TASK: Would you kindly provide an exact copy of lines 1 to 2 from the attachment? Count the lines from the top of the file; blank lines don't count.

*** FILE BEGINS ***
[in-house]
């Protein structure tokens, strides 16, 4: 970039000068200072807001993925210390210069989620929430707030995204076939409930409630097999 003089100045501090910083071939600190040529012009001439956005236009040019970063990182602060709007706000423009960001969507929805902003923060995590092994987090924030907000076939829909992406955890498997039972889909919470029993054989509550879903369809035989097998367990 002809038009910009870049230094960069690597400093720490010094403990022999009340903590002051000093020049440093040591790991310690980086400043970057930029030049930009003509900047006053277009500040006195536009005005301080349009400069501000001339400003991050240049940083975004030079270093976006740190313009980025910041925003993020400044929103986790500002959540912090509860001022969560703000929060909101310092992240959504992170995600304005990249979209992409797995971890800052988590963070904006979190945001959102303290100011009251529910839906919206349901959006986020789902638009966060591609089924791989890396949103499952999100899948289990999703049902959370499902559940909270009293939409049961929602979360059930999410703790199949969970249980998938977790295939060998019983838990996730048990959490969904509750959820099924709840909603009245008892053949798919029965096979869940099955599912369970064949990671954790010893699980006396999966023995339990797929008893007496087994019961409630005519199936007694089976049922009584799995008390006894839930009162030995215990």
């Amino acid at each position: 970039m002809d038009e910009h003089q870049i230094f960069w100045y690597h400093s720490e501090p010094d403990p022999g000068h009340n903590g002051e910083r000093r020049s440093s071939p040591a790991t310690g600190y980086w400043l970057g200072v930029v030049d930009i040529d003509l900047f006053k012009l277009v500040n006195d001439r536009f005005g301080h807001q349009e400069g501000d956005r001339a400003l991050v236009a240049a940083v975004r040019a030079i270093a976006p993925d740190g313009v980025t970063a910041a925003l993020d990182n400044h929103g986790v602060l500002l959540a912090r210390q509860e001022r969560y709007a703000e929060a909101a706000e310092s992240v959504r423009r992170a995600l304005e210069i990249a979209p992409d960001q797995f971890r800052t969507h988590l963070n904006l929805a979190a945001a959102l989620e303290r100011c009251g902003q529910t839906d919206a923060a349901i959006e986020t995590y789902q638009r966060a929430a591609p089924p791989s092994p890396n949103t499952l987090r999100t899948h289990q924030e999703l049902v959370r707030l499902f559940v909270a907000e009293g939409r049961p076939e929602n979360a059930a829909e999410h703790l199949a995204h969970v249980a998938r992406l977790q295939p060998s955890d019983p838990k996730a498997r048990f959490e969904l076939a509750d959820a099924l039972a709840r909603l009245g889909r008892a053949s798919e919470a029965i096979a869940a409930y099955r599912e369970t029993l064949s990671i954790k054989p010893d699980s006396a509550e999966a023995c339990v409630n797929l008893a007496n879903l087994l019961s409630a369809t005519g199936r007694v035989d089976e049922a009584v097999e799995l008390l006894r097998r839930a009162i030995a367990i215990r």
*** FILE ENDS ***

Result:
[in-house]
């Protein structure tokens, strides 16, 4: 970039000068200072807001993925210390210069989620929430707030995204076939409930409630097999 003089100045501090910083071939600190040529012009001439956005236009040019970063990182602060709007706000423009960001969507929805902003923060995590092994987090924030907000076939829909992406955890498997039972889909919470029993054989509550879903369809035989097998367990 002809038009910009870049230094960069690597400093720490010094403990022999009340903590002051000093020049440093040591790991310690980086400043970057930029030049930009003509900047006053277009500040006195536009005005301080349009400069501000001339400003991050240049940083975004030079270093976006740190313009980025910041925003993020400044929103986790500002959540912090509860001022969560703000929060909101310092992240959504992170995600304005990249979209992409797995971890800052988590963070904006979190945001959102303290100011009251529910839906919206349901959006986020789902638009966060591609089924791989890396949103499952999100899948289990999703049902959370499902559940909270009293939409049961929602979360059930999410703790199949969970249980998938977790295939060998019983838990996730048990959490969904509750959820099924709840909603009245008892053949798919029965096979869940099955599912369970064949990671954790010893699980006396999966023995339990797929008893007496087994019961409630005519199936007694089976049922009584799995008390006894839930009162030995215990």